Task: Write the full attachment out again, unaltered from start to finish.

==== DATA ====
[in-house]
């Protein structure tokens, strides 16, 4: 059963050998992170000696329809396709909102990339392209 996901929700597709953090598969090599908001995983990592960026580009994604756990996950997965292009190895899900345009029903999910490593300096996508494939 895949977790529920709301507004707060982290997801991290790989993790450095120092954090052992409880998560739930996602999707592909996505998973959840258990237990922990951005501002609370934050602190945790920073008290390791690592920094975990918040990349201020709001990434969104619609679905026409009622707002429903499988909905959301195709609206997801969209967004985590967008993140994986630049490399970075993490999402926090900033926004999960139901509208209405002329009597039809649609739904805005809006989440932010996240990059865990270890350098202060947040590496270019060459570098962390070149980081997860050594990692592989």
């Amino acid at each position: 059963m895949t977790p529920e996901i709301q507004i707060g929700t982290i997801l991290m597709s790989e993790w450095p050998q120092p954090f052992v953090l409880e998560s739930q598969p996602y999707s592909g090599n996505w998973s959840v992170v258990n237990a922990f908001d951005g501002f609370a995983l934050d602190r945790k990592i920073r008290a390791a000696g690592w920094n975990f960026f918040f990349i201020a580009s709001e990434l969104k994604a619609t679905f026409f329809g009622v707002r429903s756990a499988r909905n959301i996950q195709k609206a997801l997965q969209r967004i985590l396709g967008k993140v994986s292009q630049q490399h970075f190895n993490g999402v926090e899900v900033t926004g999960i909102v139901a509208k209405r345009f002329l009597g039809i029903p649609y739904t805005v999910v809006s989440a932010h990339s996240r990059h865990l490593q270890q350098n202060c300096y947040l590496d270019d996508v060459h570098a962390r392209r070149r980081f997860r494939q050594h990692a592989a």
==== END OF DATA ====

[in-house]
């Protein structure tokens, strides 16, 4: 059963050998992170000696329809396709909102990339392209 996901929700597709953090598969090599908001995983990592960026580009994604756990996950997965292009190895899900345009029903999910490593300096996508494939 895949977790529920709301507004707060982290997801991290790989993790450095120092954090052992409880998560739930996602999707592909996505998973959840258990237990922990951005501002609370934050602190945790920073008290390791690592920094975990918040990349201020709001990434969104619609679905026409009622707002429903499988909905959301195709609206997801969209967004985590967008993140994986630049490399970075993490999402926090900033926004999960139901509208209405002329009597039809649609739904805005809006989440932010996240990059865990270890350098202060947040590496270019060459570098962390070149980081997860050594990692592989």
């Amino acid at each position: 059963m895949t977790p529920e996901i709301q507004i707060g929700t982290i997801l991290m597709s790989e993790w450095p050998q120092p954090f052992v953090l409880e998560s739930q598969p996602y999707s592909g090599n996505w998973s959840v992170v258990n237990a922990f908001d951005g501002f609370a995983l934050d602190r945790k990592i920073r008290a390791a000696g690592w920094n975990f960026f918040f990349i201020a580009s709001e990434l969104k994604a619609t679905f026409f329809g009622v707002r429903s756990a499988r909905n959301i996950q195709k609206a997801l997965q969209r967004i985590l396709g967008k993140v994986s292009q630049q490399h970075f190895n993490g999402v926090e899900v900033t926004g999960i909102v139901a509208k209405r345009f002329l009597g039809i029903p649609y739904t805005v999910v809006s989440a932010h990339s996240r990059h865990l490593q270890q350098n202060c300096y947040l590496d270019d996508v060459h570098a962390r392209r070149r980081f997860r494939q050594h990692a592989a």